Heavy snows, record rains, rising rivers, landslides and avalanches — and now in mid-May, even more snow in the mountains and Eastern Idaho. Across the state, 31 of 44 counties are under local, state or federal disaster declarations, either recovering from earlier damage or responding to events just now unfolding.
From its border with Canada to Nevada and Utah, Idaho is one big weather mess. And that stands to get worse before it gets better. The heaviest runoff and potential flooding from spring thaws is yet to come. Cooler weather is in place for now, but a warm spell that melts mountain snowpack that is in some places twice its normal maximum could spell trouble, and fast.
“We’ve been anticipating that we would have some kind of flooding/weather-related event last year or this year,” Gen. Brad Richy of the state Office of Emergency Management said Tuesday. “We just didn’t anticipate that it would be statewide, and in such a record.”
One might cast a glance across Idaho and see one big disaster. But for the emergency management and response teams that come to assist, five discrete events date to before Christmas.
Here’s a look at what and where they are, who’s working on them and what’s expected near and long term — and when Idaho might get a break.
How do Idaho’s weather woes break down?
The state Office of Emergency Management designates events by location and time. Those specifics play into later requests for disaster and recovery assistance, pinpointing exact events and effects.
The first, what officials call ID-01, involved a month of severe snow in the counties of Ada, Canyon, Custer, Payette and Washington from Dec. 22 to Jan. 19.
The next, ID-02, covers winter flooding between Feb. 5 and March 3 for the 11 counties of Bingham, Cassia, Elmore, Franklin, Gooding, Jefferson, Jerome, Lincoln, Minidoka, Twin Falls and Washington. This was the first event that has received a federal disaster declaration so far.
ID-03 involves flooding, landslides and avalanches between March 6 and April 3 in the North Idaho counties of Bonner, Boundary, Clearwater, Idaho, Kootenai, Latah, Shoshone and Valley. On Thursday, it became the second area to receive a federal disaster declaration, triggering the release of federal funds to help repair or replace disaster damage estimater at $9.6 million.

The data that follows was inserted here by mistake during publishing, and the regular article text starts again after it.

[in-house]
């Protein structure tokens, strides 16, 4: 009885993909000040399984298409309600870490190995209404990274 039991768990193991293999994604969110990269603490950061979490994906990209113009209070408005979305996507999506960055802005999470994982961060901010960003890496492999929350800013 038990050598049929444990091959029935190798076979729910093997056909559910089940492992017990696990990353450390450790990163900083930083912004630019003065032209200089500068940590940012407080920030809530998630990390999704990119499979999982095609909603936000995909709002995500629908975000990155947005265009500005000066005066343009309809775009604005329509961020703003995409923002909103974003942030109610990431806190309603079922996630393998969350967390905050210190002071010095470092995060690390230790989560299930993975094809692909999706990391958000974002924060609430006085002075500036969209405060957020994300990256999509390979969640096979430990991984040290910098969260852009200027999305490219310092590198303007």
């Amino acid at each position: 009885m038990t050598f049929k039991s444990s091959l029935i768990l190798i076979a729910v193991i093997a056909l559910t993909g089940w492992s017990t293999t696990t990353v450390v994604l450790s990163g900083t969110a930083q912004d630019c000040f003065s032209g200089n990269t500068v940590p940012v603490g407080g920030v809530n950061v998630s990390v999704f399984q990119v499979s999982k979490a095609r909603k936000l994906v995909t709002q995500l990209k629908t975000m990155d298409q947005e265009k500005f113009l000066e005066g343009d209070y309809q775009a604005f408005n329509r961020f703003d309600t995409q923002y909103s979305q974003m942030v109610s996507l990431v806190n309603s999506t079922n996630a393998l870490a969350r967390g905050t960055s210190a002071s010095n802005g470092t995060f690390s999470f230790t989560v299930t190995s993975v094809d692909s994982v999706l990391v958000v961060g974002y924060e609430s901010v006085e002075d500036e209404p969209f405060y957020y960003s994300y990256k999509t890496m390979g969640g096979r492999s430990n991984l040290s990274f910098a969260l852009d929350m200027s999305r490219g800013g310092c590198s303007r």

The last two are happening now. The fourth event covers spring river flooding in Ada, Canyon and Gooding counties, much of it along the Boise River. ID-05 covers the spring flooding in the counties of Blaine, Custer, Elmore and Gooding (again!).
Review the current situation report, or “Sitrep,” from the Office of Emergency Management here.
Who’s involved in response and recovery, and where?
State and local agencies, in all cases. The state so far has sought federal disaster declarations in the first three events. Its request was denied for the first event, initially and again on appeal; granted for the second; and is pending for the third. No application has been made yet for the current two, but are expected.
Personnel from the Federal Emergency Management Agency arrived in Idaho soon after the April 21 federal disaster declaration was granted for the 11 Southern Idaho counties. Operating out of the state emergency operations center at Gowen Field in Boise, they have an operations office in Twin Falls and by the end of this week will have 70 personnel on scene in Idaho.
What are these agencies doing?
The state is overseeing and assisting with local response to unfolding events, such tasks as caching of sandbags at strategic locations in case of worsening flooding. FEMA is helping with recovery efforts, but so far only in the 11-county region disaster designated last month by President Donald Trump. Unless and until more federal disaster areas are declared, its activities are limited to that area.
What is FEMA’s role? Are they setting up trailers for displaced residents?